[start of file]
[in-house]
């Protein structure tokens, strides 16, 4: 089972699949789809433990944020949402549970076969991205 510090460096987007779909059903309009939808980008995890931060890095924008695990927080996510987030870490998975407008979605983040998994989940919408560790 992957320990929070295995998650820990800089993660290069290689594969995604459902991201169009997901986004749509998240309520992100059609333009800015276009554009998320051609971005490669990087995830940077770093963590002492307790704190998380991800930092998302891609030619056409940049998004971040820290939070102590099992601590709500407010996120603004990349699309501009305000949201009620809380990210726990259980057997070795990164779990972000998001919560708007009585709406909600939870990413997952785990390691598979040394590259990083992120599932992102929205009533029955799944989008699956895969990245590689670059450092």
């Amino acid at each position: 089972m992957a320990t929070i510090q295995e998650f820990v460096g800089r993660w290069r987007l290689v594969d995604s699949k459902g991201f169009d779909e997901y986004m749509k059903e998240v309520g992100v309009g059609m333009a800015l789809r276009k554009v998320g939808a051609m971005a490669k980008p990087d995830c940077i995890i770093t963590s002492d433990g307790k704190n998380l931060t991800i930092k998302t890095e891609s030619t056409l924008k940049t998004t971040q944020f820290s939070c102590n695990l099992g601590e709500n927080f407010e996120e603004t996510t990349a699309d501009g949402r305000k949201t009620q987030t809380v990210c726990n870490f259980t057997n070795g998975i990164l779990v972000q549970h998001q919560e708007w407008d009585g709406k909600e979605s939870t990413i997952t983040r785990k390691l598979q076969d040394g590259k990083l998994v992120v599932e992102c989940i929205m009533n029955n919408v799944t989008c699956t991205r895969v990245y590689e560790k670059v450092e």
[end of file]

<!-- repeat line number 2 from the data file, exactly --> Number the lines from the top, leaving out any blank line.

């Protein structure tokens, strides 16, 4: 089972699949789809433990944020949402549970076969991205 510090460096987007779909059903309009939808980008995890931060890095924008695990927080996510987030870490998975407008979605983040998994989940919408560790 992957320990929070295995998650820990800089993660290069290689594969995604459902991201169009997901986004749509998240309520992100059609333009800015276009554009998320051609971005490669990087995830940077770093963590002492307790704190998380991800930092998302891609030619056409940049998004971040820290939070102590099992601590709500407010996120603004990349699309501009305000949201009620809380990210726990259980057997070795990164779990972000998001919560708007009585709406909600939870990413997952785990390691598979040394590259990083992120599932992102929205009533029955799944989008699956895969990245590689670059450092």